History - s. 7, ch. 95-187; s. 127, ch. 98-403.

§90.504 FS | HUSBAND-WIFE PRIVILEGE

(1) A spouse has a privilege during and after the marital relationship to refuse to disclose, and to prevent another from disclosing, communications which were intended to be made in confidence between the spouses while they were husband and wife.
(2) The privilege may be claimed by either spouse or by the guardian or conservator of a spouse. The authority of a spouse, or guardian or conservator of a spouse, to claim the privilege is presumed in the absence of contrary evidence.
(3) There is no privilege under this section:
(a) In a proceeding brought by or on behalf of one spouse against the other spouse.
(b) In a criminal proceeding in which one spouse is charged with a crime committed at any time against the person or property of the other spouse, or the person or property of a child of either.
(c) In a criminal proceeding in which the communication is offered in evidence by a defendant-spouse who is one of the spouses between whom the communication was made.

History - s. 1, ch. 76-237; s. 1, ch. 77-77; ss. 10, 22, ch. 78-361; ss. 1, 2, ch. 78-379.

§90.505 FS | PRIVILEGE WITH RESPECT TO COMMUNICATIONS TO CLERGY

(1) For the purposes of this section:
(a) A “member of the clergy” is a priest, rabbi, practitioner of Christian Science, or minister of any religious organization or denomination usually referred to as a church, or an individual reasonably believed so to be by the person consulting him or her.
(b) A communication between a member of the clergy and a person is “confidential” if made privately for the purpose of seeking spiritual counsel and advice from the member of the clergy in the usual course of his or her practice or discipline and not intended for further disclosure except to other persons present in furtherance of the communication.

(2) A person has a privilege to refuse to disclose, and to prevent another from disclosing, a confidential communication by the person to a member of the clergy in his or her capacity as spiritual adviser.
(3) The privilege may be claimed by:
(a) The person.
(b) The guardian or conservator of a person.
(c) The personal representative of a deceased person.
(d) The member of the clergy, on behalf of the person. The member of the clergy’s authority to do so is presumed in the absence of evidence to the contrary.

History - s. 1, ch. 76-237; s. 1, ch. 77-77; s. 1, ch. 77-174; ss. 11, 22, ch. 78-361; ss. 1, 2, ch. 78-379; s. 477, ch. 95-147.

§90.5055 FS | ACCOUNTANT-CLIENT PRIVILEGE

(1) For purposes of this section:
(a) An “accountant” is a certified public accountant or a public accountant.
(b) A “client” is any person, public officer, corporation, association, or other organization or entity, either public or private, who consults an accountant with the purpose of obtaining accounting services.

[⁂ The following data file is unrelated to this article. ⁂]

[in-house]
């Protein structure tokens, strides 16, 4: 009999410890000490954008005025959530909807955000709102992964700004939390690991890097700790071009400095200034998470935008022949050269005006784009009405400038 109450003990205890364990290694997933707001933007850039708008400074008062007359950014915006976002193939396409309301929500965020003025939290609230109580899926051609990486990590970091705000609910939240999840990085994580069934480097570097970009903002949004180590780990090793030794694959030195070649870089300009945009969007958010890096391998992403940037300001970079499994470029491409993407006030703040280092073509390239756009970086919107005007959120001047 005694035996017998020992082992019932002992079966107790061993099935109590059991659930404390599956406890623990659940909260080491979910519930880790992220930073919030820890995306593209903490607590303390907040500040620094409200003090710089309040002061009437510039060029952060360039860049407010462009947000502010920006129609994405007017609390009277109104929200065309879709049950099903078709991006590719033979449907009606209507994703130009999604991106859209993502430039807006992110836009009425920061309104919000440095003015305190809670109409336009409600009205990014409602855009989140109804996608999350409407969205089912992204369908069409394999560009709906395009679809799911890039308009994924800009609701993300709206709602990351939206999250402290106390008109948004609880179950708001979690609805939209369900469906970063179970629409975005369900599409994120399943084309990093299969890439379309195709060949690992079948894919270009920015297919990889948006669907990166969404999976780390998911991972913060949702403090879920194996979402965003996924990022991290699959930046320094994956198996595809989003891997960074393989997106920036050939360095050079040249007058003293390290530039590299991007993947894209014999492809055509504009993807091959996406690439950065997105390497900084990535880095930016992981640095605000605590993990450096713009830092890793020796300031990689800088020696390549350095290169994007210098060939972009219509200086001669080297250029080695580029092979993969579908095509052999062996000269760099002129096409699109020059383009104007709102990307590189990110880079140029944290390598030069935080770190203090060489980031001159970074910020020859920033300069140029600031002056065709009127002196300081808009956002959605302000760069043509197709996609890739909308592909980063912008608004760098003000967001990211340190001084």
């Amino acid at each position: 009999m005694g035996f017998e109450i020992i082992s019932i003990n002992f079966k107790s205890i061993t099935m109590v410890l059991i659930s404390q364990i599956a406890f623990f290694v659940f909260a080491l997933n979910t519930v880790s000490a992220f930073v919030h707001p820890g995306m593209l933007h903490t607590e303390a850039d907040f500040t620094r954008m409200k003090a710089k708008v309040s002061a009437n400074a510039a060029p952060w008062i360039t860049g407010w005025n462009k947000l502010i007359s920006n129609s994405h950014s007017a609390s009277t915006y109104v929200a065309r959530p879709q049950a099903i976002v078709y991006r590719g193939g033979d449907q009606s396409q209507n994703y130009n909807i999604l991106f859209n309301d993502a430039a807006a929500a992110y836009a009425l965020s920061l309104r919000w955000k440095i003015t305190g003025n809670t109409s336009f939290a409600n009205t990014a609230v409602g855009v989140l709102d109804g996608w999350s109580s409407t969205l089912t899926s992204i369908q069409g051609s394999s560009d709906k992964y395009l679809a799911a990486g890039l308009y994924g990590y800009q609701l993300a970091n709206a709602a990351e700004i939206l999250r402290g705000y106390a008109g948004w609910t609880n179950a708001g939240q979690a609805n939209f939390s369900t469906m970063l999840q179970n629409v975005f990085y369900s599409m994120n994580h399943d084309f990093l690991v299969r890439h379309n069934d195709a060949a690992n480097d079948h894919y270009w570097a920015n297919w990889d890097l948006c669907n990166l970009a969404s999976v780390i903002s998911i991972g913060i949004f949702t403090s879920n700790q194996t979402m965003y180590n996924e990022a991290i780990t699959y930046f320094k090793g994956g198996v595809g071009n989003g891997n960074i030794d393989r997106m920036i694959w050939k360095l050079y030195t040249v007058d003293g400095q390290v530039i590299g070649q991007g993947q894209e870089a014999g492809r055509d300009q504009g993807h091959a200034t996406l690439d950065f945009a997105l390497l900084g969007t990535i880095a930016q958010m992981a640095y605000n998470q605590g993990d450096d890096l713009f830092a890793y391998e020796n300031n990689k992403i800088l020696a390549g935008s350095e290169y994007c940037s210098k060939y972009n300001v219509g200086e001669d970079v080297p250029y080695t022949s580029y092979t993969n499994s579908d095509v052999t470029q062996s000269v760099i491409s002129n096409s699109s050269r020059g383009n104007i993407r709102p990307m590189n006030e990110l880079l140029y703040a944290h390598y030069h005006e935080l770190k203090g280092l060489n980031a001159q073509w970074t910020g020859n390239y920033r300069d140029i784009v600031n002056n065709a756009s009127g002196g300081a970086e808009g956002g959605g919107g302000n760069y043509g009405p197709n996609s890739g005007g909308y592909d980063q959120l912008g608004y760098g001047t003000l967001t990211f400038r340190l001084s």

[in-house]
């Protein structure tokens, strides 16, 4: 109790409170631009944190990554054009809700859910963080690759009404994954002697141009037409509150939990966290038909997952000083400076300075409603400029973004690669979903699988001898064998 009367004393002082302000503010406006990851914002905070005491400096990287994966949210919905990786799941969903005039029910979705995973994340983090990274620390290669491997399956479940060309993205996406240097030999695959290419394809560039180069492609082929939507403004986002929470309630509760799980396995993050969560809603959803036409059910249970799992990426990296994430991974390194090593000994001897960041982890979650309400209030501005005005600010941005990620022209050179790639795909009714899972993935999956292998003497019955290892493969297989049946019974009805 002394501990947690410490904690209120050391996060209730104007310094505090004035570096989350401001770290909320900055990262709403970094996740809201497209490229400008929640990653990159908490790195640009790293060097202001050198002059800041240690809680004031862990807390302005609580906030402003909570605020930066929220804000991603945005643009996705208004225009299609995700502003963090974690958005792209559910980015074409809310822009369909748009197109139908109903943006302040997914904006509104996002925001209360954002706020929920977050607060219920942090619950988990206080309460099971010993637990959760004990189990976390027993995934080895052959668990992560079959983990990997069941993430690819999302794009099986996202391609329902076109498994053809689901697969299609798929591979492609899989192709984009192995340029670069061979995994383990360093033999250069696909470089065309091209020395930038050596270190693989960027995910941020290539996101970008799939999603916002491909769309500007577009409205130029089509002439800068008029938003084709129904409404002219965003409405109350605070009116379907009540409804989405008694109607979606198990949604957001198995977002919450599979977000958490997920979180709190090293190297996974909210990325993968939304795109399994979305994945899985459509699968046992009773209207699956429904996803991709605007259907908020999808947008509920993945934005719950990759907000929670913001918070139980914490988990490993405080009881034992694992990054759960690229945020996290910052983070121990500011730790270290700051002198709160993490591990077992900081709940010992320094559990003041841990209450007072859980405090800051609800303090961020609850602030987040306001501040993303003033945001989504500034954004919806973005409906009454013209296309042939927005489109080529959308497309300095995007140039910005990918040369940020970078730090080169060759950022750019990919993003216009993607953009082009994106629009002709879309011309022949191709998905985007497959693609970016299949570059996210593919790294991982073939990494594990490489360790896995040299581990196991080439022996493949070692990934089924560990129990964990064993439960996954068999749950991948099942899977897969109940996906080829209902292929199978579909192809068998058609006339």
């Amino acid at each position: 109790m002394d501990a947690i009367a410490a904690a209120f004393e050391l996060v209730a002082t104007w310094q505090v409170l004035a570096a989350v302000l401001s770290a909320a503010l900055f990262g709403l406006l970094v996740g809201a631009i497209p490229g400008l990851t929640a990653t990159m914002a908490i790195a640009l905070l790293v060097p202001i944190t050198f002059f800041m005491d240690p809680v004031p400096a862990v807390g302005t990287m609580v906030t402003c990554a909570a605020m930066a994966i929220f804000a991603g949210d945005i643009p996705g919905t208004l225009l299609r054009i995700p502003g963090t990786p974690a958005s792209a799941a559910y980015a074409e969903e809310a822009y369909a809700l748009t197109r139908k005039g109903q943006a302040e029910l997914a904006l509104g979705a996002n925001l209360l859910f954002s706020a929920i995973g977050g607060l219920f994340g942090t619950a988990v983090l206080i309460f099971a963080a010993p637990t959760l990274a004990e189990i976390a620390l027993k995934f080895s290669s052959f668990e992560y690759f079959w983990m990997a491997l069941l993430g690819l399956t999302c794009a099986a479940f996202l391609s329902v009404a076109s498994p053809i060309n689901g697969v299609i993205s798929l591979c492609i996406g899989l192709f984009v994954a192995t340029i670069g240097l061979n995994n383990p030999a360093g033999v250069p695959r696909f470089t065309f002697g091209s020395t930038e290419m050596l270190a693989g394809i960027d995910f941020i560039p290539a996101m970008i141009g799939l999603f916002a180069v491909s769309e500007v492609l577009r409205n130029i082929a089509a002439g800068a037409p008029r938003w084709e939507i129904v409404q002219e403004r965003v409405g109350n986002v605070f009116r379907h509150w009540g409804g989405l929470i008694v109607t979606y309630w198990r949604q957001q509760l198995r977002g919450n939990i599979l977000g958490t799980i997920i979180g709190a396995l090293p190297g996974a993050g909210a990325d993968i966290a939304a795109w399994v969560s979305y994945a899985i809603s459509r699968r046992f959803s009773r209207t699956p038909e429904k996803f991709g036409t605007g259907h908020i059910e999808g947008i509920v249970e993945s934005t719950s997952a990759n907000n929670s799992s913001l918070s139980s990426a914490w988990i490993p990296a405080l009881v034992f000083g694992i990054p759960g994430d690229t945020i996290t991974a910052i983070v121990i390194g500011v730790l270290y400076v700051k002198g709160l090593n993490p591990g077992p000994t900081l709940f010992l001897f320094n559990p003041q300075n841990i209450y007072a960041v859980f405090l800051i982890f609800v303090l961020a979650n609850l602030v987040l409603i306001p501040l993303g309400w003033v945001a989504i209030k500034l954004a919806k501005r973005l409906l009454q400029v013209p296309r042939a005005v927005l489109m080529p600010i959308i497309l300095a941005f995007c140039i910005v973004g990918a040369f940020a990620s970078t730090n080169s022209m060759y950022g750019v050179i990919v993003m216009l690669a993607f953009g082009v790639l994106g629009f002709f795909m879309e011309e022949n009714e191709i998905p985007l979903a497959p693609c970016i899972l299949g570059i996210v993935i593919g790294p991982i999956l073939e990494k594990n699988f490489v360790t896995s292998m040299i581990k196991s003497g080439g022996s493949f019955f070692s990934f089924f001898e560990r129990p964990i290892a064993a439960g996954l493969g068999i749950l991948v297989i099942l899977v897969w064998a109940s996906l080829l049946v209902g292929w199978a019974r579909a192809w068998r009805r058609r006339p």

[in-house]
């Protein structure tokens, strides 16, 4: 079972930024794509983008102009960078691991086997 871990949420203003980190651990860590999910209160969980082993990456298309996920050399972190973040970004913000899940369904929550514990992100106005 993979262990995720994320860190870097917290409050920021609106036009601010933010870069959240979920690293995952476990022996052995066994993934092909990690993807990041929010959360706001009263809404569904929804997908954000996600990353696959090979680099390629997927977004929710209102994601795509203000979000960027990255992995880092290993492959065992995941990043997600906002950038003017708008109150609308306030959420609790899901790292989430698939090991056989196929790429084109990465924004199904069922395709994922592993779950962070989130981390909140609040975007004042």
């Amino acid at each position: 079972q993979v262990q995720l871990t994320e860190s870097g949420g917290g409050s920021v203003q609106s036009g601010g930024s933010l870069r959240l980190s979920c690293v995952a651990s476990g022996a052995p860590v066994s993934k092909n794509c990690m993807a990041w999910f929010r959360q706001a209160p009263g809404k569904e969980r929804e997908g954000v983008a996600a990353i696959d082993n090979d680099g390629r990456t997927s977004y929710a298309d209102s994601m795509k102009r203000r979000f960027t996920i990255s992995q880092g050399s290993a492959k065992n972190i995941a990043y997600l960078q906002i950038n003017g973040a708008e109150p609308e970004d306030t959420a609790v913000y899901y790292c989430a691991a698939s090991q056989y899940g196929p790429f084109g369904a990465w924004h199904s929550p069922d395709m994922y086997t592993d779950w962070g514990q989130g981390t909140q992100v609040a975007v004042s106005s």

(c) A communication between an accountant and the accountant’s client is “confidential” if it is not intended to be disclosed to third persons other than:
1. Those to whom disclosure is in furtherance of the rendition of accounting services to the client.
2. Those reasonably necessary for the transmission of the communication.


(2) A client has a privilege to refuse to disclose, and to prevent any other person from disclosing, the contents of confidential communications with an accountant when such other person learned of the communications because they were made in the rendition of accounting services to the client. This privilege includes other confidential information obtained by the accountant from the client for the purpose of rendering accounting advice.
(3) The privilege may be claimed by:
(a) The client.
(b) A guardian or conservator of the client.
(c) The personal representative of a deceased client.
(d) A successor, assignee, trustee in dissolution, or any similar representative of an organization, corporation, or association or other entity, either public or private, whether or not in existence.
(e) The accountant, but only on behalf of the client. The accountant’s authority to claim the privilege is presumed in the absence of contrary evidence.

(4) There is no accountant-client privilege under this section when:
(a) The services of the accountant were sought or obtained to enable or aid anyone to commit or plan to commit what the client knew or should have known was a crime or fraud.
(b) A communication is relevant to an issue of breach of duty by the accountant to the accountant’s client or by the client to his or her accountant.
(c) A communication is relevant to a matter of common interest between two or more clients, if the communication was made by any of them to an accountant retained or consulted in common when offered in a civil action between the clients.

History - s. 12, ch. 78-361; s. 2, ch. 78-379; s. 478, ch. 95-147.

§90.506 FS | PRIVILEGE WITH RESPECT TO TRADE SECRETS

A person has a privilege to refuse to disclose, and to prevent other persons from disclosing, a trade secret owned by that person if the allowance of the privilege will not conceal fraud or otherwise work injustice. When the court directs disclosure, it shall take the protective measures that the interests of the holder of the privilege, the interests of the parties, and the furtherance of justice require. The privilege may be claimed by the person or the person’s agent or employee.
History - s. 1, ch. 76-237; s. 1, ch. 77-77; s. 22, ch. 78-361; s. 1, ch. 78-379; s. 479, ch. 95-147.

§90.507 FS | WAIVER OF PRIVILEGE BY VOLUNTARY DISCLOSURE